During a full run-through on a custom-built set in an east London warehouse, the director-choreographer leans forward intently, smiling beatifically and tapping her foot along to the energetic work of the rehearsal pianist. Occasionally, she sends an assistant across the shiny warehouse floor to give an individual cast-member a discreet note. In a splendid show of solidarity with the cast, the assistant is also wearing roller skates (it doesn't half help him traverse the rehearsal space swiftly, either). Phillips is clearly in her element.

At the end of the morning's work, we retire for our interview to a spartan, formica-clad ante-room - no frills here. Plonking herself down on a decidedly unglamorous plastic chair and wrapping the cardigan even more tightly around herself to ward off the cold, Phillips starts by declaring herself an "evangelist" about dance. "People frequently ask, 'Why do we need choreography?'" she sighs. "Very often, in plays with music, choreography is considered the last element that's needed. People think it just happens, but it's absolutely key to a show like Starlight Express because dance speaks a universal language. You can express so much in dance without having to use the spoken word."

But isn't dance just a fancy way of conveying sexuality on stage? Isn't all that cavorting around in couples just thinly veiled erotic code? Far from it, says Phillips. "Dance is not just about sex," she asserts in a "how could you be so shallow?" tone. "Admittedly, sometimes people think that's all my choreography is about, but all human emotions - tragedy, comedy and drama - can be expressed by the most apparently insignificant dance step on stage. Look at the work of Matthew Bourne - he manages to express every emotion there is through movement. He completely tells the story through dance."

Herein lies the significance of dance - it helps to further and enrich the drama. "It has to work for the book," continues Phillips, who was brought up in Manchester and has two daughters. "It can't just be a case of, 'Oh, let's throw in another dance number here'. When it helps the story along, it's absolutely invaluable." Audiences, she reckons, get a particular buzz from watching dance. "Everyone can speak, so however challenging and brilliant the actors in a play are, it's not that great a leap for people to see them doing it," she says. "In the same way, everyone has some sort of singing voice. But people love choreography because they watch people dance and think, 'I could never possibly do that without a lifetime of training' - particularly on roller skates."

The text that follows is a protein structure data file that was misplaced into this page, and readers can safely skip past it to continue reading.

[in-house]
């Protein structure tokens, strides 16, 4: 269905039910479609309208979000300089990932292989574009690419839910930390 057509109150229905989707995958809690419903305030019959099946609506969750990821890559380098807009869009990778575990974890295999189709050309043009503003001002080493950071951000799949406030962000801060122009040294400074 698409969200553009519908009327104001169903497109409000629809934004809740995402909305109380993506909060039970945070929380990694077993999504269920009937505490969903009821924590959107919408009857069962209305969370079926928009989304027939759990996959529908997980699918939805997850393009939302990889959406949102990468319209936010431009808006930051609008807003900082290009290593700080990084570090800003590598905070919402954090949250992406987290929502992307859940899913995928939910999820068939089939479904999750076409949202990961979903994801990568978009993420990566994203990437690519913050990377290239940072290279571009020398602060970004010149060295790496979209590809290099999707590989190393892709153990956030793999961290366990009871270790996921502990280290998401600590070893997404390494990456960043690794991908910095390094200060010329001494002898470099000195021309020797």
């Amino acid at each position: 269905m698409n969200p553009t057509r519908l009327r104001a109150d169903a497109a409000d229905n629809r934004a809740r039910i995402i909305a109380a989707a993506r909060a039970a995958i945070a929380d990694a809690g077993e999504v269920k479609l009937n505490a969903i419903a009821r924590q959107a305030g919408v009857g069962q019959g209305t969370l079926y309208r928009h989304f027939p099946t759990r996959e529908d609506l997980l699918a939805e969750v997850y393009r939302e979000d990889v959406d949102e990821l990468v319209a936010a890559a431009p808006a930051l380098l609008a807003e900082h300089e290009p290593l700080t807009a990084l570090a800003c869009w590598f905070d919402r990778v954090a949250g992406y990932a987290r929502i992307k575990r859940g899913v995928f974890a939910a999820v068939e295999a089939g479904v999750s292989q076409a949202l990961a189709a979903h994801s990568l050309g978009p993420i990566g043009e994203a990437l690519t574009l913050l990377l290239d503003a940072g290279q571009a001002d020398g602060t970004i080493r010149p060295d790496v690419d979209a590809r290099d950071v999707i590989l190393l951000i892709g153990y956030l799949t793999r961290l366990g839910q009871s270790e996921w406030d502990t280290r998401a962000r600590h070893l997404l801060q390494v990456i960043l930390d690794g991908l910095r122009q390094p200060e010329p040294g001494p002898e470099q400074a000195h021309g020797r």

Starlight Express, despite being seen by eight million people and taking an eye-watering £140 million at the West End box office, has not been without its critics. The London Evening Standard once described it as a "fun if utterly brainless musical for trainspotters". In particular, it has been suggested that the whizz-bang pyrotechnics of the show obscure the storytelling - as the 29 dancers of the company glide around the auditorium like so many Torvill and Deans, narrowly avoiding major pile-ups, the skating certainly takes the breath away. But Phillips is quick to rebut that accusation. "The heart of the show is always clear," she contends. "The stunt-skating is thrilling and fashionable - it really reaches out to the MTV audience. But for all that, the technology is only used to enhance rather than take over the story. Starlight Express is a story that appeals to everyone from four to 84. It champions the underdog, who wins in the end - and that's a story dear to everyone's heart."